"I agree that it can be confusing for patients," said Dr. Laura Arline, a primary care specialist in the BayCare Medical Group. "But, when you have that discussion and lay out all the guidelines and the risks and the benefits, women have been really good about knowing what they want to do."

Arline, who as a primary care doctor refers patients for health screenings such as mammograms, takes into consideration the woman's age, current health status, her family history of breast and other cancers, and her comfort level with each set of recommendations.

"Some women are okay with waiting until they're 50 to start screening. Others aren't," Arline said. "I lay out the information and she makes a choice with my input. It's our job as primary care providers to help patients figure out the best decision for them. It's an important discussion to have."

Your doctor can clear up confusion on when to get breast screening 09/29/16 [Last modified: Thursday, September 29, 2016 5:32pm]
Photo reprints | Article reprints

© 2017 Tampa Bay Times


Join the discussion: Click to view comments, add yours

  1. 'Empire' star Grace Byers keynotes USF Women in Leadership & Philanthropy luncheon

    Human Interest


    TAMPA — The first University of South Florida graduate to address the USF's Women in Leadership & Philanthropy supporters, Grace Gealey Byers, class of 2006, centered her speech on her first name, turning it into a verb to share life lessons.

    Grace Byers, University of South Florida Class of 2006, stars on the Fox television show Empire. She delivered the keynote at the USF Women in Leadership and Philanthropy luncheon Friday. Photo by Amy Scherzer
  2. Southeast Seminole Heights holds candlelight vigil for victims' families and each other


    TAMPA — They came together in solidarity in Southeast Seminole Heights, to sustain three families in their grief and to confront fear, at a candlelight vigil held Sunday night in the central Tampa neighborhood.

    A peaceful march that began on east New Orleans Avenue was held during the candlelight vigil for the three victims who were killed in the recent shootings in the Seminole Heights neighborhood in Tampa on Sunday, October 22, 2017.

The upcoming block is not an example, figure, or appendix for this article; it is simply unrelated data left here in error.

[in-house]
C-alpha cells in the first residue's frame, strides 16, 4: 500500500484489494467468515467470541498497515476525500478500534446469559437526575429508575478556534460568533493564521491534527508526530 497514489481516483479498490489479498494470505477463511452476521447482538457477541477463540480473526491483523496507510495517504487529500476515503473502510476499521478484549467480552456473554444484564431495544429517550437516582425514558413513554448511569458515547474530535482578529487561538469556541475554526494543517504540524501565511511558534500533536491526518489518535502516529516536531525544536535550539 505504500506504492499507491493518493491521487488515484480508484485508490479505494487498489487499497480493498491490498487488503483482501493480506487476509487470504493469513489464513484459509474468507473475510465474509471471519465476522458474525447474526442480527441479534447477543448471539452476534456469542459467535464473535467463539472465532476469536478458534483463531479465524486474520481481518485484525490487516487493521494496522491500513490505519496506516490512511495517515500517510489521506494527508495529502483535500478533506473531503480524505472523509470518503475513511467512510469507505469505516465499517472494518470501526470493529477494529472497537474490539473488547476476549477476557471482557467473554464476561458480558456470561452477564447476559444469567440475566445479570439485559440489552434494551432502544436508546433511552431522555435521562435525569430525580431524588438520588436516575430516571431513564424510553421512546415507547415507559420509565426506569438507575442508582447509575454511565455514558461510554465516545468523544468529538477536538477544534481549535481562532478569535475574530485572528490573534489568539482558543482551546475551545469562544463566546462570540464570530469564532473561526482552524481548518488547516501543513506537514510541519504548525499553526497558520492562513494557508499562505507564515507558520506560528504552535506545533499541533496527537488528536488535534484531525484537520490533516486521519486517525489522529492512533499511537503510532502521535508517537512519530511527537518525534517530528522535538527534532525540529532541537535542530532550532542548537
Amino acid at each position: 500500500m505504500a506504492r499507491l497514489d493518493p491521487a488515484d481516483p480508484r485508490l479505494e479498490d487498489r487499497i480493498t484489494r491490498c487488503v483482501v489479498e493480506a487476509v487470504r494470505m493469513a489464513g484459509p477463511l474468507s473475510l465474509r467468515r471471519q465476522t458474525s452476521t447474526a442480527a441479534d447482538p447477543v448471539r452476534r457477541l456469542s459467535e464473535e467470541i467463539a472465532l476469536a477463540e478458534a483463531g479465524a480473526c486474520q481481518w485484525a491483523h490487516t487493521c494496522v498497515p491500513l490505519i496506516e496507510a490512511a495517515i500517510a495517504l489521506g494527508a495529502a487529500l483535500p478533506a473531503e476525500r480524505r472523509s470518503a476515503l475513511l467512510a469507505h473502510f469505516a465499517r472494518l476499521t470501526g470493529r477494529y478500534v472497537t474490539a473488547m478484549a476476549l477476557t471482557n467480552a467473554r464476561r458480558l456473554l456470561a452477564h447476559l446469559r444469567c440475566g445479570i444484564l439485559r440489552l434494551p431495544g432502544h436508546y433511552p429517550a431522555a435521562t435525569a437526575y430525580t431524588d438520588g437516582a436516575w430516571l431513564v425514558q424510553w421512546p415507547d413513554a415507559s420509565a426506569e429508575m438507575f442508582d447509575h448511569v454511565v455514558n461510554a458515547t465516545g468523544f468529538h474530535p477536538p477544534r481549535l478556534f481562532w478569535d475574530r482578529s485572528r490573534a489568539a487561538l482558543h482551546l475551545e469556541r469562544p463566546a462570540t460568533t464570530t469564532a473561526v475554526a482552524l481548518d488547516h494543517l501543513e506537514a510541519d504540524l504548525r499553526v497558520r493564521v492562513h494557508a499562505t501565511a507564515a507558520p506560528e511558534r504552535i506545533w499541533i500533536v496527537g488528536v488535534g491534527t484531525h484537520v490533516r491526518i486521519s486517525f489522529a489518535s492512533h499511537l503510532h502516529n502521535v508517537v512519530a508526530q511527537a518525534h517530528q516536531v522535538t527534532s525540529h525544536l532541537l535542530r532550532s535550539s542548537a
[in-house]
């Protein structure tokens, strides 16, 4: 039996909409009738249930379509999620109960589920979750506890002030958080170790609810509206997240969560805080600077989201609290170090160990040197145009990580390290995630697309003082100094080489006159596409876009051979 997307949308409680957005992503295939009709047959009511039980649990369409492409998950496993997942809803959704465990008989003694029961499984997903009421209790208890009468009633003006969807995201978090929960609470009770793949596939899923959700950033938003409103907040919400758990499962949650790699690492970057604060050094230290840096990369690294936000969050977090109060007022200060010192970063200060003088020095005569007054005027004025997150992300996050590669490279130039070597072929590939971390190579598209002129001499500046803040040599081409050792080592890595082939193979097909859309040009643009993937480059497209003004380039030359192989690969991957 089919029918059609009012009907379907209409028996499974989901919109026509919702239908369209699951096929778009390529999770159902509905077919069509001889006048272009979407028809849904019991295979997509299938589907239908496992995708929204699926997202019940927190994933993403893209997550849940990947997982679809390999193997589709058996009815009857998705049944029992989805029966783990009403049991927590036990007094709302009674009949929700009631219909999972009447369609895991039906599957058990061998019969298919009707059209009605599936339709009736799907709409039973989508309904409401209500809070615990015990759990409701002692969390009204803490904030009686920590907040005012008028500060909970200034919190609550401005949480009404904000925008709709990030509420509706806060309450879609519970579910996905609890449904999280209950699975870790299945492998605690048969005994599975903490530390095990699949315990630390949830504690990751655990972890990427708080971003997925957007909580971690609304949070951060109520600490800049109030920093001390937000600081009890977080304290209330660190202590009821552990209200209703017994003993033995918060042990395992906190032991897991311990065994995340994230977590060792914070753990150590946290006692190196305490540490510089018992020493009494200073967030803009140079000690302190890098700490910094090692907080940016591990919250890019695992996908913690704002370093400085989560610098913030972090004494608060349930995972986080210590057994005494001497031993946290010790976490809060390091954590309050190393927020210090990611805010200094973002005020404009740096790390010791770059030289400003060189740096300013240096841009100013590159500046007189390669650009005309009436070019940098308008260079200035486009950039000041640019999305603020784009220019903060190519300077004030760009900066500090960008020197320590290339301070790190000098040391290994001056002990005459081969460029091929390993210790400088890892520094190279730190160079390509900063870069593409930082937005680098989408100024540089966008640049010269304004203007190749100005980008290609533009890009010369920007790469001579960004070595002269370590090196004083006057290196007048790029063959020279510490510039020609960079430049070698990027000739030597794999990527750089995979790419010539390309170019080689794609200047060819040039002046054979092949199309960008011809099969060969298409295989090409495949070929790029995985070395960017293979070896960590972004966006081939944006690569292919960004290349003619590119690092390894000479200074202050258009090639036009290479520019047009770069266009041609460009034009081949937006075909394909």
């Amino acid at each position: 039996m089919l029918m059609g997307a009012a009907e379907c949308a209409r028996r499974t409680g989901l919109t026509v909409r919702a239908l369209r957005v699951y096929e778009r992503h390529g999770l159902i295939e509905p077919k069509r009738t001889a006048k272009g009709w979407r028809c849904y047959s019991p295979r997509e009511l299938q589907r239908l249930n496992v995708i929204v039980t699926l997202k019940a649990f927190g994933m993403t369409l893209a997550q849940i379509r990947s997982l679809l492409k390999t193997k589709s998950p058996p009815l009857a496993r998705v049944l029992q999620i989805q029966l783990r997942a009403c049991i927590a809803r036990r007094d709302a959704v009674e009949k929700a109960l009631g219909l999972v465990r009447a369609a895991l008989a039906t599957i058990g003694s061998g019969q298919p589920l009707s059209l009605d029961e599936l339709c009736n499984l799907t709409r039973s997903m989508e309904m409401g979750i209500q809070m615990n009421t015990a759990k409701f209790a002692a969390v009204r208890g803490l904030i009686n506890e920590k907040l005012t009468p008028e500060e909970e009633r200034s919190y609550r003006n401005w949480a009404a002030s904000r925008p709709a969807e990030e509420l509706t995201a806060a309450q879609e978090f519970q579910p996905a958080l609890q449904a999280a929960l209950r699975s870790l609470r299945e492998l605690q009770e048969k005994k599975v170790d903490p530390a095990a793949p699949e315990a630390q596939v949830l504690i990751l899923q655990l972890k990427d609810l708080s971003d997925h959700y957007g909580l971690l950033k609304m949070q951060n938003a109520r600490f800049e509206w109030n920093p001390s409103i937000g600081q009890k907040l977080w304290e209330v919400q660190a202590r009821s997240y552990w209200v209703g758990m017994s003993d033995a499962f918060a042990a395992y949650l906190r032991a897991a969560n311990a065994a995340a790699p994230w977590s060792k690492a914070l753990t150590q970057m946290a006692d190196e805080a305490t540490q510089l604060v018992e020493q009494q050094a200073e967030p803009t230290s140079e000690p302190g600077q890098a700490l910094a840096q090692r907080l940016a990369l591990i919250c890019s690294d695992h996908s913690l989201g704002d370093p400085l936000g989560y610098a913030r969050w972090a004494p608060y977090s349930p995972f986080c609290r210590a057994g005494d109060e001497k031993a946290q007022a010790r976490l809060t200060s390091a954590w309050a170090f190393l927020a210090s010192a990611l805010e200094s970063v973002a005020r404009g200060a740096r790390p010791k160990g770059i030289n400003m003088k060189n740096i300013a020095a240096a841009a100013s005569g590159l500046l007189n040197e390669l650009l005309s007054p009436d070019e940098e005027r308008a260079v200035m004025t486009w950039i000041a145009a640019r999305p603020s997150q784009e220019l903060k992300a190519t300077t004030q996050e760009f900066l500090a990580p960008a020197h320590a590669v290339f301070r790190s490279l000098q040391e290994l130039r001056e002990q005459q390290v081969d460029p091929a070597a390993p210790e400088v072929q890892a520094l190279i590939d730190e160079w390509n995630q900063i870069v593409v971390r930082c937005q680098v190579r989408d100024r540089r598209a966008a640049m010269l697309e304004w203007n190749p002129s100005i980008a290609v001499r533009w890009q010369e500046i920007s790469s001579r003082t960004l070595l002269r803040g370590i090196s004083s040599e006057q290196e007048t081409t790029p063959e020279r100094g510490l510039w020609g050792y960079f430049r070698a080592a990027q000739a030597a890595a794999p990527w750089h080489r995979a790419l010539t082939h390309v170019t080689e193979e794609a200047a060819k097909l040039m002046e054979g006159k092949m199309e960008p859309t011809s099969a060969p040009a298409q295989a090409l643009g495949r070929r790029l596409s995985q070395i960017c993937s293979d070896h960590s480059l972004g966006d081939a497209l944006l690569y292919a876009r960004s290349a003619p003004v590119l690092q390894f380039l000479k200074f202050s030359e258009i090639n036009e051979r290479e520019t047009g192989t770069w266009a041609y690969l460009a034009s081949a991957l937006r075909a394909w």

3. It's not just Puerto Rico: FEMA bogs down in Florida, Texas too

    HOUSTON — Outside Rachel Roberts' house, a skeleton sits on a chair next to the driveway, a skeleton child on its lap, an empty cup in its hand and a sign at its feet that reads "Waiting on FEMA."

    Ernestino Leon sits among the debris removed from his family’s flood-damaged Bonita Springs home on Oct. 11. He has waited five weeks for FEMA to provide $10,000 to repair the home.
  4. McConnell says he's awaiting Trump guidance on health care

    STERLING, Va. — Senate Majority Leader Mitch McConnell said Sunday he's willing to bring bipartisan health care legislation to the floor if President Donald Trump makes clear he supports it.

    Senate Majority Leader Mitch McConnell says he’s “not certain yet” on what Trump wants.
  5. Tampa's Lance McCullers shows killer instinct in pitching Astros to World Series


    HOUSTON — It felt like the beginning on Saturday night at Minute Maid Park, the arrival of a new force on the World Series stage. The Astros are back, for the first time in a dozen years, and they want to stay a while.

    Houston Astros starting pitcher Lance McCullers (43) throwing in the fifth inning of the game between the Houston Astros and the Tampa Bay Rays in Tropicana Field in St. Petersburg, Fla. on Sunday, July 12, 2015.